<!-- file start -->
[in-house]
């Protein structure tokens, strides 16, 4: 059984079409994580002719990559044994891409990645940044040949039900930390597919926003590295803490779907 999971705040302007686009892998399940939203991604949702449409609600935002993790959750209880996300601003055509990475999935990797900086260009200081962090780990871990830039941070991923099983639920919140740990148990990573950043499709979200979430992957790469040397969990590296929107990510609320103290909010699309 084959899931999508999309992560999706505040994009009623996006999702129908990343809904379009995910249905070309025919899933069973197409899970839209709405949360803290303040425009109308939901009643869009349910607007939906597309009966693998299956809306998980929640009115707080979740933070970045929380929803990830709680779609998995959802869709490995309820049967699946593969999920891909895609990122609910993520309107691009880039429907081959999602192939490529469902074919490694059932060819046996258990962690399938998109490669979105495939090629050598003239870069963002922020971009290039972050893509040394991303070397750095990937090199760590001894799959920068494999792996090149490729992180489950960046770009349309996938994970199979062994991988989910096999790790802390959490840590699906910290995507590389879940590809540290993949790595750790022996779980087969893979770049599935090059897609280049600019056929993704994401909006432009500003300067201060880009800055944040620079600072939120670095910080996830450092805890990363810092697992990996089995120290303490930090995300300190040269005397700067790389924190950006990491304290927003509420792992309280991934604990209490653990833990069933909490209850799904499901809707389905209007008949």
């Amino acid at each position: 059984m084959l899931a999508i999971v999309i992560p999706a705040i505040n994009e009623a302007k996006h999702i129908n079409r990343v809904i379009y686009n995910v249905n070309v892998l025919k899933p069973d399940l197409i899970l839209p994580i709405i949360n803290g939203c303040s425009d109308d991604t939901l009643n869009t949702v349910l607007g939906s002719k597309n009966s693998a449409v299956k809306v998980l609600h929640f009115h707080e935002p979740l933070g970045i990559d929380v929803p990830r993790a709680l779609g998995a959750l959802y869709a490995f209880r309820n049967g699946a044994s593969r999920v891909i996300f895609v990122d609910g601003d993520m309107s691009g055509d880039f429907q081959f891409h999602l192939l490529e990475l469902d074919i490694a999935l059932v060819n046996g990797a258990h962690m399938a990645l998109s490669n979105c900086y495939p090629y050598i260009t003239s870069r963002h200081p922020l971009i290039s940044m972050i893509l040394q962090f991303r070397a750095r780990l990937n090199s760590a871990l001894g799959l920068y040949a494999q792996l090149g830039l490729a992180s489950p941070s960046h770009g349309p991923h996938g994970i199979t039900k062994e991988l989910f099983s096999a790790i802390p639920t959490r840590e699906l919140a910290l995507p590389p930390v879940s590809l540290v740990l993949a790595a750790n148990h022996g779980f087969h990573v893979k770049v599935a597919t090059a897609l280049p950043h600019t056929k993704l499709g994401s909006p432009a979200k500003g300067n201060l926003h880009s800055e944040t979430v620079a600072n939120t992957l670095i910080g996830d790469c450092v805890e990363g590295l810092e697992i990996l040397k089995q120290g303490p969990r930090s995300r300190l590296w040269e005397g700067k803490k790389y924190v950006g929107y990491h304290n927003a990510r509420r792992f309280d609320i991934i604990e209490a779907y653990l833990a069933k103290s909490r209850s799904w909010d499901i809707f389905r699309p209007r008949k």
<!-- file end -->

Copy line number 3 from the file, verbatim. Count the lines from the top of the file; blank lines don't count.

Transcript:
């Amino acid at each position: 059984m084959l899931a999508i999971v999309i992560p999706a705040i505040n994009e009623a302007k996006h999702i129908n079409r990343v809904i379009y686009n995910v249905n070309v892998l025919k899933p069973d399940l197409i899970l839209p994580i709405i949360n803290g939203c303040s425009d109308d991604t939901l009643n869009t949702v349910l607007g939906s002719k597309n009966s693998a449409v299956k809306v998980l609600h929640f009115h707080e935002p979740l933070g970045i990559d929380v929803p990830r993790a709680l779609g998995a959750l959802y869709a490995f209880r309820n049967g699946a044994s593969r999920v891909i996300f895609v990122d609910g601003d993520m309107s691009g055509d880039f429907q081959f891409h999602l192939l490529e990475l469902d074919i490694a999935l059932v060819n046996g990797a258990h962690m399938a990645l998109s490669n979105c900086y495939p090629y050598i260009t003239s870069r963002h200081p922020l971009i290039s940044m972050i893509l040394q962090f991303r070397a750095r780990l990937n090199s760590a871990l001894g799959l920068y040949a494999q792996l090149g830039l490729a992180s489950p941070s960046h770009g349309p991923h996938g994970i199979t039900k062994e991988l989910f099983s096999a790790i802390p639920t959490r840590e699906l919140a910290l995507p590389p930390v879940s590809l540290v740990l993949a790595a750790n148990h022996g779980f087969h990573v893979k770049v599935a597919t090059a897609l280049p950043h600019t056929k993704l499709g994401s909006p432009a979200k500003g300067n201060l926003h880009s800055e944040t979430v620079a600072n939120t992957l670095i910080g996830d790469c450092v805890e990363g590295l810092e697992i990996l040397k089995q120290g303490p969990r930090s995300r300190l590296w040269e005397g700067k803490k790389y924190v950006g929107y990491h304290n927003a990510r509420r792992f309280d609320i991934i604990e209490a779907y653990l833990a069933k103290s909490r209850s799904w909010d499901i809707f389905r699309p209007r008949k």